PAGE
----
Russia, meanwhile, worked on shoring up support from allies.

On a visit to China on Wednesday, Russian Foreign Minister Sergei Lavrov said: "We, together with you, and with our sympathisers will move towards a multipolar, just, democratic world order."

Lavrov will go this week to India, which has abstained from UN resolutions censuring Russia and continues to buy Russian oil and other goods, despite pressure from Washington.

On the ground in Ukraine, the country's army has been recapturing territory.

In the town of Trostyanets, just 30 kilometres (19 miles) from the Russian border, AFP reporters saw dazed residents emerge from their homes to search for food as Ukrainian soldiers salvaged what they could from abandoned Russian vehicles.

"There was nothing left to eat in the town, no water and no electricity," said Pavlo, who has spent the past month hunkered down in the basement of his home.

In Irpin, a gateway to Kyiv, officials said they were still recovering bodies in the streets and the area was still being shelled by Russia.

Irpin's mayor Oleksandr Markushyn said at least 200 people had been killed there since the war began.

"Fifty percent of the city is destroyed, including critical infrastructure," he said.

'Death everywhere'

Some 20,000 people are believed to have been killed since the conflict began on February 24, according to Zelensky, though the number of casualties could not be independently verified.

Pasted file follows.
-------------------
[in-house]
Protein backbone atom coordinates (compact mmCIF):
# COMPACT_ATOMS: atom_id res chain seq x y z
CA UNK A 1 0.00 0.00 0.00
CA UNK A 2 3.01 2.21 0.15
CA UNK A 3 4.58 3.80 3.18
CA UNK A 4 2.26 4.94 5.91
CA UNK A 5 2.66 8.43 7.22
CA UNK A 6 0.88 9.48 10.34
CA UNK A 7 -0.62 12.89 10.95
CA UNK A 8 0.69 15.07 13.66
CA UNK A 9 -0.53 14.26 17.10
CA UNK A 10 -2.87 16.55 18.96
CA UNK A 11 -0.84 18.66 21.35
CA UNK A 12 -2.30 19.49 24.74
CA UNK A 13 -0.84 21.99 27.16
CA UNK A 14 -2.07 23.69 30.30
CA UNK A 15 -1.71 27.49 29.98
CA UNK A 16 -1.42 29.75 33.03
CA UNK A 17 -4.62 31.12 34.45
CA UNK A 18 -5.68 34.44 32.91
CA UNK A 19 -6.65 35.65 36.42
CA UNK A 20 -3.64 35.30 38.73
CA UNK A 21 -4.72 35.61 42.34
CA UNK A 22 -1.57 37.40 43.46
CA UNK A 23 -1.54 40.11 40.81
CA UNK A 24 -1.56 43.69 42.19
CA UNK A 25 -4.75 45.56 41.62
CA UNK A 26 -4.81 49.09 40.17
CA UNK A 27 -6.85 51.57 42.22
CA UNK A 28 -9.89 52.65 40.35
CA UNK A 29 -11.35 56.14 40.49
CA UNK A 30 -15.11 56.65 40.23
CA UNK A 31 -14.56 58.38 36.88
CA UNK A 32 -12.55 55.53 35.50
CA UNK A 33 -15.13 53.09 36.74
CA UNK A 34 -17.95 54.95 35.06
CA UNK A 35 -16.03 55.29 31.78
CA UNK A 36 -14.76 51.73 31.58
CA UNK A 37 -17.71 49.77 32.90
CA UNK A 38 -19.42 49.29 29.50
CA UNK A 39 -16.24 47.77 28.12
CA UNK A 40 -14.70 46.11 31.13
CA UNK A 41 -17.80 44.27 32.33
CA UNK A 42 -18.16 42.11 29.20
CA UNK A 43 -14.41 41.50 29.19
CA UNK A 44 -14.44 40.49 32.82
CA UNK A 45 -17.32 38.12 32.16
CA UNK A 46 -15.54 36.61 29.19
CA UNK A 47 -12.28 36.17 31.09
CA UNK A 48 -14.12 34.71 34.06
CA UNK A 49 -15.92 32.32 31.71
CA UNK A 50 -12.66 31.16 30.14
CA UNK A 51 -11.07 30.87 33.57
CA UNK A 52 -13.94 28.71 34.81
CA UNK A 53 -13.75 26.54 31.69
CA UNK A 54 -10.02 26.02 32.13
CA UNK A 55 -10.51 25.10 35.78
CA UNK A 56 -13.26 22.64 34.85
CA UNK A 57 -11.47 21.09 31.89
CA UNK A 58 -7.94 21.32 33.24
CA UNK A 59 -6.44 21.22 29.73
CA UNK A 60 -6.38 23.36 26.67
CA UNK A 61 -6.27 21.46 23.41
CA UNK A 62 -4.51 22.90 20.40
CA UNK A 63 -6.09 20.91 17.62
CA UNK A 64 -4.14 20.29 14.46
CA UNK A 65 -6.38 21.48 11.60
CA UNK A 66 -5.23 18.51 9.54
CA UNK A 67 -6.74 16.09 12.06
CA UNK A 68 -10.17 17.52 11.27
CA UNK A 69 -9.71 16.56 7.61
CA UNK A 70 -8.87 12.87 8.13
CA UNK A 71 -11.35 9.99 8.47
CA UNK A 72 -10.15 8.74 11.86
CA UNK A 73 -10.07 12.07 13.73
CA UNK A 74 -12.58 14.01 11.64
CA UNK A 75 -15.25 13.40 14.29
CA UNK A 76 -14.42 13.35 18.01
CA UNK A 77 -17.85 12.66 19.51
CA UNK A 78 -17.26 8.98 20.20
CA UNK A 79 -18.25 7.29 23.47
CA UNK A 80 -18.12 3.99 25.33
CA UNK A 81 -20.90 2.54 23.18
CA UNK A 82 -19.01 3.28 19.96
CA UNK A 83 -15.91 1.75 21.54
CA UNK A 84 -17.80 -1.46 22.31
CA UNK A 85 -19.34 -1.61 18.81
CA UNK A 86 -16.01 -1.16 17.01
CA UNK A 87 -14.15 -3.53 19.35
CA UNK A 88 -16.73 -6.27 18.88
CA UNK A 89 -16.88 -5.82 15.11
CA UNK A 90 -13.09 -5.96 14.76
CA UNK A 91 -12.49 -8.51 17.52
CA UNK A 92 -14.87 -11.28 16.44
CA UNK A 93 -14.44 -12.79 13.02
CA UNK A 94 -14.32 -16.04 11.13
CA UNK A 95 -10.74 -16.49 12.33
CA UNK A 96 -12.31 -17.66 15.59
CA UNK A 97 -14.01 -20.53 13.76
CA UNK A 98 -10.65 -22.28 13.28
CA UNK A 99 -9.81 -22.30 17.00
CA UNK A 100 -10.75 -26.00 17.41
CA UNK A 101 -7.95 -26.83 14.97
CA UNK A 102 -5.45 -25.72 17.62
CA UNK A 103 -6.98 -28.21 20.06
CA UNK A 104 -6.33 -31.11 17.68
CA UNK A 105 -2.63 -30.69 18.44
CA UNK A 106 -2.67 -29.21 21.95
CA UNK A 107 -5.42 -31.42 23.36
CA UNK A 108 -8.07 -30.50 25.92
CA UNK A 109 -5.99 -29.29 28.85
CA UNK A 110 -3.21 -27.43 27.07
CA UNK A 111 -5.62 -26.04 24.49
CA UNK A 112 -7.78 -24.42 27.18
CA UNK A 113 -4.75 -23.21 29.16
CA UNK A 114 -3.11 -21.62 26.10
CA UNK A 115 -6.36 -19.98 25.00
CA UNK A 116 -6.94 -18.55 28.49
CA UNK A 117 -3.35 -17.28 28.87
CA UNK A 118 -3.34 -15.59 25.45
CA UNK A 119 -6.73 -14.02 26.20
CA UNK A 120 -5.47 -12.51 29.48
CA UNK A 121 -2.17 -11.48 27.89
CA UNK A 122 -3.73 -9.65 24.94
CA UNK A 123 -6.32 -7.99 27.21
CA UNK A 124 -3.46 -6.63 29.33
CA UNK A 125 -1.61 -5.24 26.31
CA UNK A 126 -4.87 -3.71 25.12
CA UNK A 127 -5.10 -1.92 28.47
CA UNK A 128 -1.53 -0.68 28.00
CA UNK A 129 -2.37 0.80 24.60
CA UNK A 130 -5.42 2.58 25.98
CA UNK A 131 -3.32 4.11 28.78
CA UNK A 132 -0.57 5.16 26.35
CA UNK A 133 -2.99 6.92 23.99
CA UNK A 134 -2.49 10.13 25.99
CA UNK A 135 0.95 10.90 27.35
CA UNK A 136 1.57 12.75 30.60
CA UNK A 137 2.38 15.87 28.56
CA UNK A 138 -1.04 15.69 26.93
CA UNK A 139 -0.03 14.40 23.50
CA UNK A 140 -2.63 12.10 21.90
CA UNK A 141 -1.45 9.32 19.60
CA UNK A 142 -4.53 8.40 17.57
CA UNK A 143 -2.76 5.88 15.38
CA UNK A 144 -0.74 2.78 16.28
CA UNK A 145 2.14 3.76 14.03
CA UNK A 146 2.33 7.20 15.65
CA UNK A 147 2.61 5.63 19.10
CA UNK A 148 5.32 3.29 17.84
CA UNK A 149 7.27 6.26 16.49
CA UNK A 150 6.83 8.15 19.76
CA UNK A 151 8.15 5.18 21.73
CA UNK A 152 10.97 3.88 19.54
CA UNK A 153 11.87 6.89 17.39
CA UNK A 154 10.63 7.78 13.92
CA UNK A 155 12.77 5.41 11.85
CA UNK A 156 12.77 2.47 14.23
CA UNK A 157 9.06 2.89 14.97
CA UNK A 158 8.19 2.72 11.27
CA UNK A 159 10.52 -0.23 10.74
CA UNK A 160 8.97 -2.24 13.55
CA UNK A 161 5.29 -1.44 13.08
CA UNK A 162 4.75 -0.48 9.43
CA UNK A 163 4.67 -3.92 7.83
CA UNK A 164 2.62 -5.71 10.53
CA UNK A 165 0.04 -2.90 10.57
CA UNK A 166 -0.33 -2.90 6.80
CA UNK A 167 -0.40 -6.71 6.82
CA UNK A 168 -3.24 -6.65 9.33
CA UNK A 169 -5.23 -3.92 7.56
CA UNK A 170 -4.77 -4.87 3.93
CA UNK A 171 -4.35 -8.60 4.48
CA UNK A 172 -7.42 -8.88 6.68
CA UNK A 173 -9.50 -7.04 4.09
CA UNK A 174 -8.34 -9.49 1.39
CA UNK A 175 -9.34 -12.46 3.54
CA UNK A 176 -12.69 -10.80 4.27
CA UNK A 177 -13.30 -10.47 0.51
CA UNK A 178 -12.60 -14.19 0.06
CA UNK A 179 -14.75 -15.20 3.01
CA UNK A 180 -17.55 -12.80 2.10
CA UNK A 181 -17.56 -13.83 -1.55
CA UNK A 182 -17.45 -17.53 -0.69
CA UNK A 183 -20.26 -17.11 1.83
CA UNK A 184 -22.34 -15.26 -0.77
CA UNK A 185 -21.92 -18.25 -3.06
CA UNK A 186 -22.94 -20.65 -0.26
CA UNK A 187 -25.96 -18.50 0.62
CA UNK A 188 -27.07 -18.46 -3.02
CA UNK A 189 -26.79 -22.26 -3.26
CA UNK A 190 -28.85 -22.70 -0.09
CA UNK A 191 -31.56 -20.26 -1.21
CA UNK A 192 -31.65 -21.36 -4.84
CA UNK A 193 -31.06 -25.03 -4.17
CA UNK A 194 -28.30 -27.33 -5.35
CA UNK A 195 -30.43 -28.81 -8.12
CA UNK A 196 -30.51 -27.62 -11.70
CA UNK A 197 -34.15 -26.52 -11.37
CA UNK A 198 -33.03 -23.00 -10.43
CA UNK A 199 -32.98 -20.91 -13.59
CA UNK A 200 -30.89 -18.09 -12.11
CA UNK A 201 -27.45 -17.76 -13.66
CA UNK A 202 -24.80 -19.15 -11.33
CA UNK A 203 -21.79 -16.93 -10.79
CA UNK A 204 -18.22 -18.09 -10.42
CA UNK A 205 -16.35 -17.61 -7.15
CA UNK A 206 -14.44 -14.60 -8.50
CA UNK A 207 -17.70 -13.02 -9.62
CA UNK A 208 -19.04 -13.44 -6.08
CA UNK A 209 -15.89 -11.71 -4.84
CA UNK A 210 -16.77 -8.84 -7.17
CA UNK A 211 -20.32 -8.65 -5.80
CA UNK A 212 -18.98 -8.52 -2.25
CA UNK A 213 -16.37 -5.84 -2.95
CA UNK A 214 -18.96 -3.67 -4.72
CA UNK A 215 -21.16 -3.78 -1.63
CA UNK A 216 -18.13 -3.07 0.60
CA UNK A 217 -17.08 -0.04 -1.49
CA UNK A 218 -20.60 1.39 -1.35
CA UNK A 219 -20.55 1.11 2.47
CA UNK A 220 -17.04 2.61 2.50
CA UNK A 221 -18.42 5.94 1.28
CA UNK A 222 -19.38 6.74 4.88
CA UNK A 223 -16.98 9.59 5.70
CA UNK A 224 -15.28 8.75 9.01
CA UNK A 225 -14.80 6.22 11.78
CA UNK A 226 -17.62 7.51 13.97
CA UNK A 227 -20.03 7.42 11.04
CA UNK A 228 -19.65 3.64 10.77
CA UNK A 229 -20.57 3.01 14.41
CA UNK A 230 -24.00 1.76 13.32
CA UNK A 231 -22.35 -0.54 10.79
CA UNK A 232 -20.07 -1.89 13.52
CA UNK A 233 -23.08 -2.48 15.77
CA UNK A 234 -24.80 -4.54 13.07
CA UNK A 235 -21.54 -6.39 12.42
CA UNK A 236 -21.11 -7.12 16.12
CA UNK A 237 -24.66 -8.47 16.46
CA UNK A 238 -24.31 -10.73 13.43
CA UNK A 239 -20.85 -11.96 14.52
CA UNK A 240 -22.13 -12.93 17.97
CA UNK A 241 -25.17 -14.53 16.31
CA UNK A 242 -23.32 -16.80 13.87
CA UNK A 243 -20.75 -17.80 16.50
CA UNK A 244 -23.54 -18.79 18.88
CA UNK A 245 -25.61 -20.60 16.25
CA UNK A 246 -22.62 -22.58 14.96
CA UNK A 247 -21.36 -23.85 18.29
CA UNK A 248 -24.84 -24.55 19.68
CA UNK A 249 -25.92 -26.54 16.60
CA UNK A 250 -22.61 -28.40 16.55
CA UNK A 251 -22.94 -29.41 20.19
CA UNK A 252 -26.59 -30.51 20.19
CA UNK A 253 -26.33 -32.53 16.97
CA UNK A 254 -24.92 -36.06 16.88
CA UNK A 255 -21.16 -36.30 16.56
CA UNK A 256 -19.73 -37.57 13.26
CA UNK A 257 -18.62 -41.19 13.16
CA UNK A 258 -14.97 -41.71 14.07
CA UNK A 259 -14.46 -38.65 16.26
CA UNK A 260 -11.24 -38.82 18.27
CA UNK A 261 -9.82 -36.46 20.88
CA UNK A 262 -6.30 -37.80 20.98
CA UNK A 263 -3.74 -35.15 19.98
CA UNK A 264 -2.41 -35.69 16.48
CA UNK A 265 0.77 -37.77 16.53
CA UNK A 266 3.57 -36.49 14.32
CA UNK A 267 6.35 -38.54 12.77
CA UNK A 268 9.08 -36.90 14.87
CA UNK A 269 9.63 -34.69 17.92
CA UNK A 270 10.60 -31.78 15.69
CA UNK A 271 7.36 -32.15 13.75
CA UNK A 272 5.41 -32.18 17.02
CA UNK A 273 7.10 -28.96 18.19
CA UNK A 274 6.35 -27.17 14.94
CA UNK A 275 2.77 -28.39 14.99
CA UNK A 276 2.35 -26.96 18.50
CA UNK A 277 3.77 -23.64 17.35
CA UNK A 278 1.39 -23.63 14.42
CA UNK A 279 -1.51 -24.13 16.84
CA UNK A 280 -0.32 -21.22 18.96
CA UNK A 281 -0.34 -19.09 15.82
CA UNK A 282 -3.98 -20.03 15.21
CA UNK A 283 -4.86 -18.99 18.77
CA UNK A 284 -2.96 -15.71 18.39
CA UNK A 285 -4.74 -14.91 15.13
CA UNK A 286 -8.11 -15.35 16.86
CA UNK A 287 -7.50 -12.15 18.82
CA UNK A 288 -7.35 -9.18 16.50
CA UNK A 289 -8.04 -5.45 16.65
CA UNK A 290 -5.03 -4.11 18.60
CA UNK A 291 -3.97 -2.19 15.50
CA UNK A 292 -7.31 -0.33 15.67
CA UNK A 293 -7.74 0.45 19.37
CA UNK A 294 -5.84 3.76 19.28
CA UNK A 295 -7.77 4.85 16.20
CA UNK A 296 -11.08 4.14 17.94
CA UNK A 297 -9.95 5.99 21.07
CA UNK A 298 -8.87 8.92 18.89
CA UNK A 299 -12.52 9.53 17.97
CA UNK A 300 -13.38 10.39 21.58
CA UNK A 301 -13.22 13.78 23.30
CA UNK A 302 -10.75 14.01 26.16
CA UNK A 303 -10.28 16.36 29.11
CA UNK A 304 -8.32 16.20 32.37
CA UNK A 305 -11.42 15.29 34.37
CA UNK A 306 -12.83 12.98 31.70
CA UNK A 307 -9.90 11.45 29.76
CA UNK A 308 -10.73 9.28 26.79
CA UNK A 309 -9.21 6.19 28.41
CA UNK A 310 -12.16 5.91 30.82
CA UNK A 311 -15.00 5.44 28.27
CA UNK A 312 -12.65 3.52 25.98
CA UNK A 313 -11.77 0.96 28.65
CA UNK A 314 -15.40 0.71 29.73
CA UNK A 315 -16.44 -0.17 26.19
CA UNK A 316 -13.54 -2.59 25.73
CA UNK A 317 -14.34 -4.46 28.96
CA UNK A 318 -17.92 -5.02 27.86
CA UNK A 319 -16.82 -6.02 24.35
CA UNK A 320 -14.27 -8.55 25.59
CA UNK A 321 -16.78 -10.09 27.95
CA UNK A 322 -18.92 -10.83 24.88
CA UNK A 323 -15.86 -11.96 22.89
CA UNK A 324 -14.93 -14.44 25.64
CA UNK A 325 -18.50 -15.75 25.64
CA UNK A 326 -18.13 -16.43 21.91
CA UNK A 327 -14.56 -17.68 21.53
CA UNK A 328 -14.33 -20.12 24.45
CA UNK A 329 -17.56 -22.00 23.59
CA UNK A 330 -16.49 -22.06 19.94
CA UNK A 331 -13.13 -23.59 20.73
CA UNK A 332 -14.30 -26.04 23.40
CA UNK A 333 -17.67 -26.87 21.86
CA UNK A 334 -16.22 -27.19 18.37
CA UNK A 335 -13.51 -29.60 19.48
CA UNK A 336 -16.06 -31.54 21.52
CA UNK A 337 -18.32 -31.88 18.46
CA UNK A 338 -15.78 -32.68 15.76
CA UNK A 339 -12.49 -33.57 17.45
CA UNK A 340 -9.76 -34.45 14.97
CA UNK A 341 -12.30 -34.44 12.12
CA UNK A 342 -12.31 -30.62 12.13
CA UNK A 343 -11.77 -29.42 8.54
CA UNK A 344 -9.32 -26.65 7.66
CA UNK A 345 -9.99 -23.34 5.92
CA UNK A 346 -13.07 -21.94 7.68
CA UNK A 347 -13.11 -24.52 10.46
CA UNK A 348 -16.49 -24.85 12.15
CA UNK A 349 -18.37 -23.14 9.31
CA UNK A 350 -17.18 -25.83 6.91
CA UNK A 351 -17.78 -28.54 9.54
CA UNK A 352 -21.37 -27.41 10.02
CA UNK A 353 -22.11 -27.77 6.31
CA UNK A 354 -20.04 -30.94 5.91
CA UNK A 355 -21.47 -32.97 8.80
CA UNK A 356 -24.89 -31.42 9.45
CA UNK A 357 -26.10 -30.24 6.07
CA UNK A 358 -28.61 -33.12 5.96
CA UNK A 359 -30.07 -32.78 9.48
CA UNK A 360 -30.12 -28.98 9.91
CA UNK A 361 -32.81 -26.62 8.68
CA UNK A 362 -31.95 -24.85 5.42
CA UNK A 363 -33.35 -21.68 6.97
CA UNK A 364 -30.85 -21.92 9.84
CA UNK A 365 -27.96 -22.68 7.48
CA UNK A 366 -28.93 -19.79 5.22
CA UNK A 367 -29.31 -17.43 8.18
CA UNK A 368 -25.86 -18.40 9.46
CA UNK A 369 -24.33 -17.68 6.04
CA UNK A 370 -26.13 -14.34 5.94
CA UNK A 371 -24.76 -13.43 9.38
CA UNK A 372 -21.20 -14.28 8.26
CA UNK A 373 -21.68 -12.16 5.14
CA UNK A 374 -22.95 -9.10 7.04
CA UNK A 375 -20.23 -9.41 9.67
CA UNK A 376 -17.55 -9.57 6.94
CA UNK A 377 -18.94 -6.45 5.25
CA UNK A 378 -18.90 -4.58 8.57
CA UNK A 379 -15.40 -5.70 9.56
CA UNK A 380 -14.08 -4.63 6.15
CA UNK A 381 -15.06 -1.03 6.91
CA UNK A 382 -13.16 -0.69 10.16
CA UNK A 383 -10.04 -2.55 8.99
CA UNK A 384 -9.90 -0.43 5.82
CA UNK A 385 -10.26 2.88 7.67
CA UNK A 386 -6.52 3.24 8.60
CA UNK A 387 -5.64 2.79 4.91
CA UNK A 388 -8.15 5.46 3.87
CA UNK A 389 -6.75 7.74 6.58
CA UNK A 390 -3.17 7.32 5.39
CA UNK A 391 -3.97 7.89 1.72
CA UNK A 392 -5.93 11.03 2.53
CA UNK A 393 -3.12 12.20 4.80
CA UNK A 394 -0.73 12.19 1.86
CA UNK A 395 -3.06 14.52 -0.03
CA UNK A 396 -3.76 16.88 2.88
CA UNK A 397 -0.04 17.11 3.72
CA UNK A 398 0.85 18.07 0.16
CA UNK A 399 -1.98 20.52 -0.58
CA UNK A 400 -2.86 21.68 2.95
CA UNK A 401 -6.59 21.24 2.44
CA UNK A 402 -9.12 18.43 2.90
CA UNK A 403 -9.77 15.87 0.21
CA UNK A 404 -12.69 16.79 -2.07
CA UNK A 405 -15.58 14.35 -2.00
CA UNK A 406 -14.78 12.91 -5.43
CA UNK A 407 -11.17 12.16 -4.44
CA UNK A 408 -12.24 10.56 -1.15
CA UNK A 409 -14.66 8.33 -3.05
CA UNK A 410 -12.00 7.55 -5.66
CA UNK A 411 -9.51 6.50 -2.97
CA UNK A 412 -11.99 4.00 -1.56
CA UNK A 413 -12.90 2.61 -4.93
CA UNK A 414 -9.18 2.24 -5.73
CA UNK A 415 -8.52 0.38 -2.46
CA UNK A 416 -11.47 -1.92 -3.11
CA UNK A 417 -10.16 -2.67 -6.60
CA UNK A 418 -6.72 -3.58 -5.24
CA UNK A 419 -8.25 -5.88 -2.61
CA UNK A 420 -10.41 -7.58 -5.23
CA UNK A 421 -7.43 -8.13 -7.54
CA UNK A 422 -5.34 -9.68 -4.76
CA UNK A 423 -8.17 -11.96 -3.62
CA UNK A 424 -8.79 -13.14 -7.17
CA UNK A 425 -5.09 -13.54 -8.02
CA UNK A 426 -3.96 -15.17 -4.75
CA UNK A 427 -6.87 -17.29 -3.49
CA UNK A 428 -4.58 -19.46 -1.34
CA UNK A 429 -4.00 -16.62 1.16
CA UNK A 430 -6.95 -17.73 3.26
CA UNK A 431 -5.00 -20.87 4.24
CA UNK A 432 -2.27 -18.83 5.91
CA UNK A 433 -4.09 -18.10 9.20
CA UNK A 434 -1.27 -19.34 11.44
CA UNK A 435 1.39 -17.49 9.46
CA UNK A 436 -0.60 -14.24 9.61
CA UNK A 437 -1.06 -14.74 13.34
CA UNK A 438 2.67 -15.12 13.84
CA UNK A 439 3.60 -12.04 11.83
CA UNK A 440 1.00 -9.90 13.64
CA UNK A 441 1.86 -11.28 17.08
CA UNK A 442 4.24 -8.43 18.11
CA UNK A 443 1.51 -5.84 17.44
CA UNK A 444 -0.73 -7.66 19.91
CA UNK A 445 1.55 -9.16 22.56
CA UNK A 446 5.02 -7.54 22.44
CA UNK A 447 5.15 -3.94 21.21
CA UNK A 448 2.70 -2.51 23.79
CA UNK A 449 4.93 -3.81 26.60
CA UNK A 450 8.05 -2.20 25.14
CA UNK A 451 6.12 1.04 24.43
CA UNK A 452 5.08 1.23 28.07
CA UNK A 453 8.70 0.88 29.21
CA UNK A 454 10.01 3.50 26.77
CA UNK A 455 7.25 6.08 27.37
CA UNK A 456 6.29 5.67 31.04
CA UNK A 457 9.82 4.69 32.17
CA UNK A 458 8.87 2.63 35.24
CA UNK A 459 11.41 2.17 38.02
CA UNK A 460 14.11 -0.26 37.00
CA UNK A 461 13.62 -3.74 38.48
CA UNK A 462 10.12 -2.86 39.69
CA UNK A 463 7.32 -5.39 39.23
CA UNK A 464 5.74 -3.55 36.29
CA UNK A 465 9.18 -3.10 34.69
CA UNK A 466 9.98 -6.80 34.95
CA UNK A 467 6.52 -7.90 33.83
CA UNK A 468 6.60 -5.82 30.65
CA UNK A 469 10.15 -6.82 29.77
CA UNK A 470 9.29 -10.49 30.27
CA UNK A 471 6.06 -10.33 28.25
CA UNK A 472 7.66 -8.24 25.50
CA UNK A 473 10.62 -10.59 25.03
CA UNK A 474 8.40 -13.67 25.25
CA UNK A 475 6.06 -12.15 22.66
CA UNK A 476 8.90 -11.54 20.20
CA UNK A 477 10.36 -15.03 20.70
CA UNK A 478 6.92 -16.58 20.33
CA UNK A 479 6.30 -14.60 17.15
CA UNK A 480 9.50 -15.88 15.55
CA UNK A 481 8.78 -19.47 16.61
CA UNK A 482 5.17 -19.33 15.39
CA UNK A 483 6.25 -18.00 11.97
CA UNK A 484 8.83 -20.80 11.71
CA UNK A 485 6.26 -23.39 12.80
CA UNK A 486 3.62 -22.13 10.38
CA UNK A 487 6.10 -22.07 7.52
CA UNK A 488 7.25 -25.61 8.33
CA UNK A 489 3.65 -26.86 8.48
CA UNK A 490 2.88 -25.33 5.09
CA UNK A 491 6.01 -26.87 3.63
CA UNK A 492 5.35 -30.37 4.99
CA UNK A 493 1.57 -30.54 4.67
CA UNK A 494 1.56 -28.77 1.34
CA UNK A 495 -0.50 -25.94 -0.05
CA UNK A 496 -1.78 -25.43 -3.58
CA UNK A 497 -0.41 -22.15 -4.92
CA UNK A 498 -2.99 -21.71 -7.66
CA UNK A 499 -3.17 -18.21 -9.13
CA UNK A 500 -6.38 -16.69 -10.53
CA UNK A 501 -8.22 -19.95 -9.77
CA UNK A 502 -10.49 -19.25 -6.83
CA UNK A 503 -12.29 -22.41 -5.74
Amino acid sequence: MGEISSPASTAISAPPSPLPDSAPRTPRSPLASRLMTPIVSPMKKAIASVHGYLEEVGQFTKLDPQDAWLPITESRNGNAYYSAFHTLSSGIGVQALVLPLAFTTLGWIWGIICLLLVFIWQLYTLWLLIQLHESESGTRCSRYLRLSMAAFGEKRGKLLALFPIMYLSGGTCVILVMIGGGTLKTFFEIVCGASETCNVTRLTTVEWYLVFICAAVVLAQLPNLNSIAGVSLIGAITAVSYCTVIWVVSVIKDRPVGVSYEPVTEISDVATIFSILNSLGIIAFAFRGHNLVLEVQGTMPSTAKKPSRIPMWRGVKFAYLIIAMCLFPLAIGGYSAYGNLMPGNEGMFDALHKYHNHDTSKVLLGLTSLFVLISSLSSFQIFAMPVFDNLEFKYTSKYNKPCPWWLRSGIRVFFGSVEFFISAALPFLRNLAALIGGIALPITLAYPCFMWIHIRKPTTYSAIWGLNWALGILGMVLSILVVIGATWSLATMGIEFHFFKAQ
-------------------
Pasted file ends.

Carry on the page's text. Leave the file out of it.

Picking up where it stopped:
On Tuesday a Russian missile strike on the southern town of Mykolaiv left at least 14 dead, Ukrainian officials said.

There was also no progress for the estimated 160,000 people still trapped with little food, water or medicine in the devastated southern port city of Mariupol.

Russian forces have encircled the city and their steady and indiscriminate bombardment has killed at least 5,000 people, but possibly as many as 10,000, according to one senior Ukrainian official.

France, Greece and Turkey have been trying to organise a mass evacuation of civilians from the city, but talks between French President Emmanuel Macron and Putin ended Tuesday without a deal.

On Wednesday, Ukrainian ombudswoman Lyudmyla Denisova said a Red Cross facility was targeted by Russian aircraft and artillery.

UN rights chief Michelle Bachelet said Russia's widespread and indiscriminate attacks were of "immense concern".

"Indiscriminate attacks are prohibited under international humanitarian law and may amount to war crimes," Bachelet told the UN Human Rights Council in Geneva.

Aid groups have called regularly for access to Mariupol, describing the conditions as hellish, and Ukrainian officials have accused Russian troops of forcibly deporting residents to Russia.

Civilians who have managed to escape Mariupol describe a place with "death everywhere".

"We buried our neighbours, we saw death everywhere and even my children saw it," said Mariia Tsymmerman, who fled to Zaporizhzhia two weeks ago, but is now making the perilous journey back to deliver supplies and help others leave.

"I know a woman who killed her own dog to feed her children," she said.

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ukraine war

russia invasion